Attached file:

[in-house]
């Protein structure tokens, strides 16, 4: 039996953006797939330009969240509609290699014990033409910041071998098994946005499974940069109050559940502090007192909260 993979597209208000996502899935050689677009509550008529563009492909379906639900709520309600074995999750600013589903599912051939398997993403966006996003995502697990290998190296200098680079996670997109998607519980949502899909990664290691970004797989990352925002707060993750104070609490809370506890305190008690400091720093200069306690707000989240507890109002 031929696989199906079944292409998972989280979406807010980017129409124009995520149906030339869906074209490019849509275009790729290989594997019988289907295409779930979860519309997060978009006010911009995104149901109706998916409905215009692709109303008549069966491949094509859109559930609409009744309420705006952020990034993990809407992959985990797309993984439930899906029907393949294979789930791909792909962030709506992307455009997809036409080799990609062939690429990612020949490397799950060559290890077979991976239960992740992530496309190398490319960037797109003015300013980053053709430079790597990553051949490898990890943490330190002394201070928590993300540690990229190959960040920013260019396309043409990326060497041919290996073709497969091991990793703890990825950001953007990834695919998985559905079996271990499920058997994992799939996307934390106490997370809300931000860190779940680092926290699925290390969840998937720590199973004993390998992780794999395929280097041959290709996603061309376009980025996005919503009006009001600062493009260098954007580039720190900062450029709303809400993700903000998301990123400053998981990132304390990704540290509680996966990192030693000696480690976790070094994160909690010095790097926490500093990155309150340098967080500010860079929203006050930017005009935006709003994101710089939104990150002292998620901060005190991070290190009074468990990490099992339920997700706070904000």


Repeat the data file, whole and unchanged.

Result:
[in-house]
């Protein structure tokens, strides 16, 4: 039996953006797939330009969240509609290699014990033409910041071998098994946005499974940069109050559940502090007192909260 993979597209208000996502899935050689677009509550008529563009492909379906639900709520309600074995999750600013589903599912051939398997993403966006996003995502697990290998190296200098680079996670997109998607519980949502899909990664290691970004797989990352925002707060993750104070609490809370506890305190008690400091720093200069306690707000989240507890109002 031929696989199906079944292409998972989280979406807010980017129409124009995520149906030339869906074209490019849509275009790729290989594997019988289907295409779930979860519309997060978009006010911009995104149901109706998916409905215009692709109303008549069966491949094509859109559930609409009744309420705006952020990034993990809407992959985990797309993984439930899906029907393949294979789930791909792909962030709506992307455009997809036409080799990609062939690429990612020949490397799950060559290890077979991976239960992740992530496309190398490319960037797109003015300013980053053709430079790597990553051949490898990890943490330190002394201070928590993300540690990229190959960040920013260019396309043409990326060497041919290996073709497969091991990793703890990825950001953007990834695919998985559905079996271990499920058997994992799939996307934390106490997370809300931000860190779940680092926290699925290390969840998937720590199973004993390998992780794999395929280097041959290709996603061309376009980025996005919503009006009001600062493009260098954007580039720190900062450029709303809400993700903000998301990123400053998981990132304390990704540290509680996966990192030693000696480690976790070094994160909690010095790097926490500093990155309150340098967080500010860079929203006050930017005009935006709003994101710089939104990150002292998620901060005190991070290190009074468990990490099992339920997700706070904000």